# Batch alignment of inconsistently named Fastq files

I have numerous gzip-compressed paired-end Fastq files with ChIP-seq data that I would like to align with bowtie2. I confirmed that bowtie2 takes .gz files, although I do see this warning when I run for two samples:

Warning: gzbuffer added in zlib v1.2.3.5. Unable to change buffer size from default of 8192.

My files are named like so.

10_S10_L002_R1_001.fastq.gz  12_S12_L002_R1_001.fastq.gz  2_S2_L001_R1_001.fastq.gz  4_S4_L001_R1_001.fastq-003.gz  6_S6_L001_R1_001.fastq-002.gz  8_S8_L002_R1_001.fastq.gz
10_S10_L002_R2_001.fastq.gz  12_S12_L002_R2_001.fastq.gz  2_S2_L001_R2_001.fastq.gz  4_S4_L001_R2_001.fastq-002.gz  6_S6_L001_R2_001.fastq-003.gz  8_S8_L002_R2_001.fastq.gz
11_S11_L002_R1_001.fastq.gz  1_S1_L001_R1_001.fastq.gz    3_S3_L001_R1_001.fastq.gz  5_S5_L001_R1_001.fastq-002.gz  7_S7_L002_R1_001.fastq.gz      9_S9_L002_R1_001.fastq.gz
11_S11_L002_R2_001.fastq.gz  1_S1_L001_R2_001.fastq.gz    3_S3_L001_R2_001.fastq.gz  5_S5_L001_R2_001.fastq-003.gz  7_S7_L002_R2_001.fastq.gz      9_S9_L002_R2_001.fastq.gz


The bash commands I tried are below. When I run this test command:

for i in $(ls *.fastq*.gz | grep -v 6 | rev | cut -c 16- | rev | uniq); do echo$i;
done


...I get this output.

12_S12_L002_R1_001.fastq.gz  12_S12_L002_R2_001.fastq.gz


When I run this:

for i in $(ls *.fastq*.gz | rev | cut -c 16- | rev | uniq); do echo$i
bowtie2 -q -p20 -x /run/media/punit/data1/BowtieIndex/hg38 -1 ${i}R1_001.fastq.gz -2${i}R2_001.fastq.gz | samtools view -bS - >\${i%}.bam
done


I do see one BAM for my paired end files. But as I see the second set of files which are named:

6_S6_L001_R1_001.fastq-002.gz  6_S6_L001_R2_001.fastq-003.gz


if I run the same script over them, I would get an error as the loop can't read the paired end file.

So the tedious way is I can make a separate folder for these sets of data with fastq-002.gz and fastq-003.gz and can run the script by tweaking the cut parameter.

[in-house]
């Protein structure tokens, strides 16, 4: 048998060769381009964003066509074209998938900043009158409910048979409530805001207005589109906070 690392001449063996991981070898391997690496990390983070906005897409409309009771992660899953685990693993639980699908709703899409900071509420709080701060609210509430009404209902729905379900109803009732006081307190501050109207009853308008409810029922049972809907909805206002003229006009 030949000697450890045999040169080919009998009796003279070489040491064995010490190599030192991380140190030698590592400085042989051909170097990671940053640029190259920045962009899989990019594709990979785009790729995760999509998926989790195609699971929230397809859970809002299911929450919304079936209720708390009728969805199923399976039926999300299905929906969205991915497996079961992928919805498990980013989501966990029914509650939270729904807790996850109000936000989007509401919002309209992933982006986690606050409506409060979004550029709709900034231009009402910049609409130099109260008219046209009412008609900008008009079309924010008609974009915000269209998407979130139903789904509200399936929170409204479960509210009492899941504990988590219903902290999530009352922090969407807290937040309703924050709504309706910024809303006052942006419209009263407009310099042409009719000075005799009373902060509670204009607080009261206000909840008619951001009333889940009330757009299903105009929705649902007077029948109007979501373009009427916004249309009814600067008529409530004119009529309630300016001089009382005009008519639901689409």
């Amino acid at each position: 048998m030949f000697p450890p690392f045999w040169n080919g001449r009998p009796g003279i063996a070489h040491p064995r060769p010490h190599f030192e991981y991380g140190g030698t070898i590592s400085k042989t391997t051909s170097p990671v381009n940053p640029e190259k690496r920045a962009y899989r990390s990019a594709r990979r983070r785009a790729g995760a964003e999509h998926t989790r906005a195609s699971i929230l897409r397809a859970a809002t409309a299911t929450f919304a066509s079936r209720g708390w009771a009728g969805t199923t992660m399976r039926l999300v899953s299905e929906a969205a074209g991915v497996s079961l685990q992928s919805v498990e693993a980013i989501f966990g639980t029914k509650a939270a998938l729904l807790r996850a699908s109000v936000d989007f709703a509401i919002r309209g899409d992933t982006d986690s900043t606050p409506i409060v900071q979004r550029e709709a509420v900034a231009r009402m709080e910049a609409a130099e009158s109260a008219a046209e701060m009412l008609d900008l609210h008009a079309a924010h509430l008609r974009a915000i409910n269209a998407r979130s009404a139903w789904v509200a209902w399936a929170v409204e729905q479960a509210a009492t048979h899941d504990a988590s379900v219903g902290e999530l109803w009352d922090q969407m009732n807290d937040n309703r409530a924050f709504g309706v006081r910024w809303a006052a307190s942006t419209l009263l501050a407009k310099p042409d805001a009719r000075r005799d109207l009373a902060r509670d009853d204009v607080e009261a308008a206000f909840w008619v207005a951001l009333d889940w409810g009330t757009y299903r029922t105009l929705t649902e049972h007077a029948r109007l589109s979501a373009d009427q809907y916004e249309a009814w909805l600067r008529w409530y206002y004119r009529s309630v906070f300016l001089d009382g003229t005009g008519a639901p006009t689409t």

But I would like to know what is the programmatic way of resolving the issue.

• I strongly encourage you to use something like snakeMake rather than making a shell script. It's both much easier to ensure the proper files are paired and it scales to use in clusters and the cloud. Mar 25, 2019 at 14:24
• Can't you just rename the files? Mar 25, 2019 at 15:06
• @terdon that's how our collaborator gave us and i dont want to mess up with the file name yes i can if i dont find any other way..
– kcm
Mar 25, 2019 at 15:13
• " strongly encourage you to use something like snakeMake rather than making a shell script. It's both much easier to ensure the proper files are paired and it scales to use in clusters and the cloud." i read a bit about it never tried it , i need to learn and give it a try
– kcm
Mar 25, 2019 at 15:14
• It's good practice to treat files from collaborators as read-only, so not changing the filenames is a good idea. But if the files are inconsistently named, it's a very good idea to create consistently named symlinks to those files. Well organized filenames and directory structures will make it SO NICE AND EASY to automate batch data processing. Mar 26, 2019 at 18:31

A very simple approach, but one which will work with the names you show, is to remove any occurrence of 00N (where N is any number) from right before the .gz. To do so, edit your script to:
for i in $$(ls *.fastq*.gz | sed 's/00[0-9]\.gz/.gz/' | rev | cut -c 16- | rev | uniq); do bowtie2 -q -p20 -x /run/media/punit/data1/BowtieIndex/hg38 \ -1$${i}R1_001.fastq.gz \
-2 $${i}R2_001.fastq.gz | samtools view -bS - >$${i%}.bam"